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Has the recession strengthened drinks firms?

Is recession good for business? It may not feel so at the time, but as Finance on Friday has pointed out frequently, those companies with astute, flexible managers are able to take advantage of competitors’ weakness and are best placed to profit when the upturn finally comes.

This is borne out by a recent survey for American Express which showed that 58% of the UK’s senior finance executives believe that decisions made during the downturn have actually improved their firms’ long-term prospects. And there is strong evidence of this in the drinks sector.

The underlying theme of all recent company pronouncements has been that life remains tough and that it will do so for some time, not least because the global economy remains fragile. In Britain we face a further squeeze on consumer spending.

Yet both Diageo and Pernod Ricard reported resilient third quarter trading and underlined their guidance that their full-year profits will show organic growth.

On the parochial level, Mitchells & Butlers, one of the biggest UK pub operators, has achieved a strong rise in first half profits to £72 million compared with a £16m loss last year.

The group is focusing increasingly on high margin food to pay down its £2.5 billion debts, but despite considerable boardroom upheaval in the past 12 months, is contemplating paying a dividend from the autumn.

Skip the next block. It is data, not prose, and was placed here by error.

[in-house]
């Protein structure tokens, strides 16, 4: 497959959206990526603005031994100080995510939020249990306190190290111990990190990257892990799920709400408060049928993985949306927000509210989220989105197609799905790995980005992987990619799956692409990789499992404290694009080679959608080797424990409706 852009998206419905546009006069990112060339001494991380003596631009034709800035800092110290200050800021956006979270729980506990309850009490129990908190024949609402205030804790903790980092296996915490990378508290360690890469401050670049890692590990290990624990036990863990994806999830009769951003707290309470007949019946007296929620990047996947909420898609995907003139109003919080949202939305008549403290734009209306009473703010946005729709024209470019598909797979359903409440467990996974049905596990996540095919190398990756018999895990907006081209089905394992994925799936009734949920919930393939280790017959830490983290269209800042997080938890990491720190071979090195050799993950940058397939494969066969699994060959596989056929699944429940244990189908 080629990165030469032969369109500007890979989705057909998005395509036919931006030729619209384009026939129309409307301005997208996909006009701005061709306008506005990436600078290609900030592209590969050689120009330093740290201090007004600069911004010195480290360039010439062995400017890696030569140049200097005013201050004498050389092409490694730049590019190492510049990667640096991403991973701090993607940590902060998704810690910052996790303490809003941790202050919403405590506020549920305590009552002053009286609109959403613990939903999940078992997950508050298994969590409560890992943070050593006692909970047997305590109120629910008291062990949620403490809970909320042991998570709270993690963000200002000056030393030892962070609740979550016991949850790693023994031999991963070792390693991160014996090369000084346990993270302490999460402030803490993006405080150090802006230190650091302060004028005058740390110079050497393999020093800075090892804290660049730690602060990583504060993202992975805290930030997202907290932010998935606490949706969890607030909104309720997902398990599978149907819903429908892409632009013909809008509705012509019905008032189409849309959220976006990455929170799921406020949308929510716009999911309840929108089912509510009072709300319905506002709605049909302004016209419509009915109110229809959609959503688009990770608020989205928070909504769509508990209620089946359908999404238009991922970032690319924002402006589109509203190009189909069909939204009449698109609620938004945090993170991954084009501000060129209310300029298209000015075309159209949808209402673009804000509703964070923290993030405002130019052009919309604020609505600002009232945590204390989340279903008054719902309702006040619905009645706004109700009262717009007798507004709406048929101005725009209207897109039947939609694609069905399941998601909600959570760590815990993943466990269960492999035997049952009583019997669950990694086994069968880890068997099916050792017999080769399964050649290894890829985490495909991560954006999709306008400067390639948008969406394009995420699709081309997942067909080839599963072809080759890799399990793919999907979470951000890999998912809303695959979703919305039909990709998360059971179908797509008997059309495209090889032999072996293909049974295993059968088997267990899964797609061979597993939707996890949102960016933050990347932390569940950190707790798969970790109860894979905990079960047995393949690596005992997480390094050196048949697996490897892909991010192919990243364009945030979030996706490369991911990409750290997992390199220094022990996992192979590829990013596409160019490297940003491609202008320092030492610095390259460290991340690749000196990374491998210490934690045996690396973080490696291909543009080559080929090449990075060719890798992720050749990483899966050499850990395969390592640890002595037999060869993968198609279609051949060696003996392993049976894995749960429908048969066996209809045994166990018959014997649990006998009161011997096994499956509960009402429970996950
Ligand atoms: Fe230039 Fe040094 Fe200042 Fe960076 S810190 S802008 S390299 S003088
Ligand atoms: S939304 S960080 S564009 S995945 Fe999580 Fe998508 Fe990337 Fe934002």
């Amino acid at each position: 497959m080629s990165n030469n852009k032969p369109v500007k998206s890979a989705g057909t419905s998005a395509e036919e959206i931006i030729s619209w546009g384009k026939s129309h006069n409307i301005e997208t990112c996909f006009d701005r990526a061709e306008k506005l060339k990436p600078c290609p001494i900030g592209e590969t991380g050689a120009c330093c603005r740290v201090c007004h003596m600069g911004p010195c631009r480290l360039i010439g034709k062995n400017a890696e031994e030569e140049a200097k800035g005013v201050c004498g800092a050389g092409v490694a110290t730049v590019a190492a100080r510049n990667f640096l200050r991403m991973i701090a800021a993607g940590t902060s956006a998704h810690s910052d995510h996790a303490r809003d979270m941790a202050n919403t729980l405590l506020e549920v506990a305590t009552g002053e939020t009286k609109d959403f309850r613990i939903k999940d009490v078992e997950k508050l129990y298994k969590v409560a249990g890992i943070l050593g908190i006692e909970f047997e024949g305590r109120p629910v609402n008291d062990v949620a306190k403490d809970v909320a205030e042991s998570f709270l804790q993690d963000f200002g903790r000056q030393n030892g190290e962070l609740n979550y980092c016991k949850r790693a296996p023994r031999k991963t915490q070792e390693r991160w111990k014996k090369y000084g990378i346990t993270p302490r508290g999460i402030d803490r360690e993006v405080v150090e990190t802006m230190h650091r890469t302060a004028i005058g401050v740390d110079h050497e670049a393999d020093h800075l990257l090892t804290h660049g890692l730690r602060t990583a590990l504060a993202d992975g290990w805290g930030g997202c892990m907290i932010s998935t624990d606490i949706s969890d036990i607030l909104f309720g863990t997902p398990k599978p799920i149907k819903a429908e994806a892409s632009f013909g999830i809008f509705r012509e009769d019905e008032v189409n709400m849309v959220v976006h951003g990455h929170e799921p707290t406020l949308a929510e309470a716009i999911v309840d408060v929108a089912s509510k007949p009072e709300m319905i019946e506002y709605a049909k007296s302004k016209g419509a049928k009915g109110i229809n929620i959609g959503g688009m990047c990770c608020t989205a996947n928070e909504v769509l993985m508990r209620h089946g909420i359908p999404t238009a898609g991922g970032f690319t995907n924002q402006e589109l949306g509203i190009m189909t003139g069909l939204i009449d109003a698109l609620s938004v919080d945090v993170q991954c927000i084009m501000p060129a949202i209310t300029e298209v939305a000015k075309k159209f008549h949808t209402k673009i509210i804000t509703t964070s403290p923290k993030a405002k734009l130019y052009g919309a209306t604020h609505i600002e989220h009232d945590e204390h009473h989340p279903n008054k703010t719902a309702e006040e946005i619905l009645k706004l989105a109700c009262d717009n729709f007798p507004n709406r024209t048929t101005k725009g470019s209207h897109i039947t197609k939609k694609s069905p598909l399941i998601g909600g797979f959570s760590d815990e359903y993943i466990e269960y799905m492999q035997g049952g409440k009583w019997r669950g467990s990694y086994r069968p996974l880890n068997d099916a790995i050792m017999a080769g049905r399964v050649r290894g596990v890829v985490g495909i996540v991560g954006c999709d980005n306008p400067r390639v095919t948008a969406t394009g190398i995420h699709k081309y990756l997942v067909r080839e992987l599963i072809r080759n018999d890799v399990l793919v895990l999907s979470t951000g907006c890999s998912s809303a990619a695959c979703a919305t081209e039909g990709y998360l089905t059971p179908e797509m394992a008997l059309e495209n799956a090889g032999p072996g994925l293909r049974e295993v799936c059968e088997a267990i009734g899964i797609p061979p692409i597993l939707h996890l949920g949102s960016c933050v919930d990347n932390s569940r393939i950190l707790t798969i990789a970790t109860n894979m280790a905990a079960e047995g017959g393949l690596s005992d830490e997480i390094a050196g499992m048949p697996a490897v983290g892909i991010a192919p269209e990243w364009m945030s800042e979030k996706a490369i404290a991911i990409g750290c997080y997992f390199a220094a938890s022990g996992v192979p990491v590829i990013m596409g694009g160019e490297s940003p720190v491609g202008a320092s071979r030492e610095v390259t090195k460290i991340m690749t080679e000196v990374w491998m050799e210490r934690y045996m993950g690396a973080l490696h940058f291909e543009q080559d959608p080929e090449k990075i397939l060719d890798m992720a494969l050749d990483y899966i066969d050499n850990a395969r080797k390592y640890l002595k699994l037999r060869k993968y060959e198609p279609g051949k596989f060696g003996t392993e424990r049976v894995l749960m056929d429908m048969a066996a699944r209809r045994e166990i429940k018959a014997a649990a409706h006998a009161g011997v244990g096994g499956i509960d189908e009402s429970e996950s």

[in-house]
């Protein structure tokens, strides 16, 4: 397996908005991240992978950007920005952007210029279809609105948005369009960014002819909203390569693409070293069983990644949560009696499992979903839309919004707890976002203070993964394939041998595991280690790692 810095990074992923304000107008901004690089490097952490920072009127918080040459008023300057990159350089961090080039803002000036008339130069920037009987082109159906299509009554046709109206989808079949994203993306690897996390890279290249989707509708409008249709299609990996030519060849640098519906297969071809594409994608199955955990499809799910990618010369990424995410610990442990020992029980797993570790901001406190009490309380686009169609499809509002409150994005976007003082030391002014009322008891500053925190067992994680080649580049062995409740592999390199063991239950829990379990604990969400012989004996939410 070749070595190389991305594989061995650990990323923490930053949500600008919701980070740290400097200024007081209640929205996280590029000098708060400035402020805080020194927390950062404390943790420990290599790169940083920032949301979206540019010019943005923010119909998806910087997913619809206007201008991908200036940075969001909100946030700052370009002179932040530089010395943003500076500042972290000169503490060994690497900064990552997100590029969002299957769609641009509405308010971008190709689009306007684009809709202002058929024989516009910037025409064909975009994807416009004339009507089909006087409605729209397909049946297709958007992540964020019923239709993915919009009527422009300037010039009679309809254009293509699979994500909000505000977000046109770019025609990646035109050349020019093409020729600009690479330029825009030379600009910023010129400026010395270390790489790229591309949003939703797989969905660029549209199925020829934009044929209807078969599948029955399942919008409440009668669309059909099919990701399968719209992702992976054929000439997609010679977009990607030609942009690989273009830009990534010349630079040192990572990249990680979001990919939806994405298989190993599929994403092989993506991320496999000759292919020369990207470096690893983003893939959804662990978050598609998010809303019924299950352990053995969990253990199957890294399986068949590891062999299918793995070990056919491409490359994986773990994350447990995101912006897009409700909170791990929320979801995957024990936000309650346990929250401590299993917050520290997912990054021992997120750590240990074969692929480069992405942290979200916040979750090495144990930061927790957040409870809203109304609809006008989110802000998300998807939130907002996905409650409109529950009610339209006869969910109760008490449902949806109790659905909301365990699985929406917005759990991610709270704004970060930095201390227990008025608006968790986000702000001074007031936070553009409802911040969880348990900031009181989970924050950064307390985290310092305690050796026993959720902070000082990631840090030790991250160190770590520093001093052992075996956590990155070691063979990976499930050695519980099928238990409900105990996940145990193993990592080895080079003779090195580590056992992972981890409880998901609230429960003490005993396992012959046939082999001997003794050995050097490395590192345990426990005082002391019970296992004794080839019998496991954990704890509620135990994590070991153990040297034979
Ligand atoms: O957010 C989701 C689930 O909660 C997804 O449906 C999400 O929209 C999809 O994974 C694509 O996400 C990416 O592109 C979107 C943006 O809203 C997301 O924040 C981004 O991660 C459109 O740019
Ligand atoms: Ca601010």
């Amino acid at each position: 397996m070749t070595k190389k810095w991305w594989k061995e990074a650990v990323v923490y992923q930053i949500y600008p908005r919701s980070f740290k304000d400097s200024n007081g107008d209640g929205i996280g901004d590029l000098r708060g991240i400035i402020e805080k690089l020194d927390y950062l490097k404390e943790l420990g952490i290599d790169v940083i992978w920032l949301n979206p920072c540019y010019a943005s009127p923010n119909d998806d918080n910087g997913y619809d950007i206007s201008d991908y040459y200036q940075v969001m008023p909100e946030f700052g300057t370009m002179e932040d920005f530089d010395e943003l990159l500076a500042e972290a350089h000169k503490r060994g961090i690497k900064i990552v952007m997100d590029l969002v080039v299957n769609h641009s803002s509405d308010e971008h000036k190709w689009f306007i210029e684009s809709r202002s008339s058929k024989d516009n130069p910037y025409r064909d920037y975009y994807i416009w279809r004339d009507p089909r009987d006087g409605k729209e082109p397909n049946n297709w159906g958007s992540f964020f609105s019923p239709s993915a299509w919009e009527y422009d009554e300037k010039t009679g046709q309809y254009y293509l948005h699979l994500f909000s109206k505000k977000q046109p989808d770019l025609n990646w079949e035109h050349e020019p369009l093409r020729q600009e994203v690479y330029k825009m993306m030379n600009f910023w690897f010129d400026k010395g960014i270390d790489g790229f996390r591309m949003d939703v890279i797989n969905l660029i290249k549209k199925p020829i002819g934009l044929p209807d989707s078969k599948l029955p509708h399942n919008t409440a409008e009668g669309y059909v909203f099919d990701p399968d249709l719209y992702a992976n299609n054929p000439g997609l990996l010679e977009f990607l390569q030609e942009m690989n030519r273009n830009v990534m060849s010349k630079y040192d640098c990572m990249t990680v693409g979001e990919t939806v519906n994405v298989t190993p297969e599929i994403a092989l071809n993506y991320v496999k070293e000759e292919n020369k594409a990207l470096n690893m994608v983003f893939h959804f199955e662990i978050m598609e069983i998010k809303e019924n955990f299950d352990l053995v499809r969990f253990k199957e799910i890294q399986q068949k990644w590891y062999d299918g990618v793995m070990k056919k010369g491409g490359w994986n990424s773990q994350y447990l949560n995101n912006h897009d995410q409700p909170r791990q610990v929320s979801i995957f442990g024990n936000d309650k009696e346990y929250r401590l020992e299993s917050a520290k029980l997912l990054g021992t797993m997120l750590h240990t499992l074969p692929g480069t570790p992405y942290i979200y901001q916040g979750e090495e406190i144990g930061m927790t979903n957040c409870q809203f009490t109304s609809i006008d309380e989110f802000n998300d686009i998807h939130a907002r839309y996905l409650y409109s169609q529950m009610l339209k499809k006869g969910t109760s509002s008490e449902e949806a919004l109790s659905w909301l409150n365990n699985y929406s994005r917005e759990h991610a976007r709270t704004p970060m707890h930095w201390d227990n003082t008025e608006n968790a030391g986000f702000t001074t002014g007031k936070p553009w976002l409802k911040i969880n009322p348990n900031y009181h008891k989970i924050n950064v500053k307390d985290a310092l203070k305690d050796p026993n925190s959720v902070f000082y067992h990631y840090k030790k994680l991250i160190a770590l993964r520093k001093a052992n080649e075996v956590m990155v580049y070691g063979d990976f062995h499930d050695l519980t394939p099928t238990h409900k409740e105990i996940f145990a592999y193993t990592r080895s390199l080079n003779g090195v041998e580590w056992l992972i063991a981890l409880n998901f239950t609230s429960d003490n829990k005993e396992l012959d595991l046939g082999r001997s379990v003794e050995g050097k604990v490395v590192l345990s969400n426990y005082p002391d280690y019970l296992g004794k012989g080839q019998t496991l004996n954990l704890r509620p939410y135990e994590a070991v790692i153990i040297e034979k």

That will depend on trading in the next few months, but in the nine weeks to 15 May like-for-like sales were up 1.9%, echoing the trend reported by JD Wetherspoon. Even so, a minor blip in consumer spending could turn the trend negative.

Similarly, Marston’s has reported an “encouraging” performance in the six months to 3 April and says that while remaining cautious, it continues to progress and “sees opportunities to develop the business”.

In the next couple of weeks both Fuller, Smith & Turner and Young & Co are predicted to announce comparatively buoyant trading and to demonstrate the resilience of their business models, based on high margin, quality offerings.

In the same vein Majestic’s results on 14 June will be scrutinised for further information about trends. Coming within just a few days of the new government’s first Budget on 22 June, they will be hedged with caveats, but Majestic’s business has been strengthened over the past year by a number of factors, not least the demise of First Quench, which effectively gave it a unique specialist presence on the high street.

It has bolstered that by cutting the minimum purchase to six bottles (from 12) thus further rivaling the supermarkets. And at the other end of the spectrum increasing offerings of fine wine are paying dividends despite the difficulties in the corporate market.

So while trading remains difficult – and many expect it to deteriorate later this year – solid companies continue to progress and make profits. Failures are more spectacular, but so far at least, there have been comparatively few.

Finance on Friday, 21.05.2010

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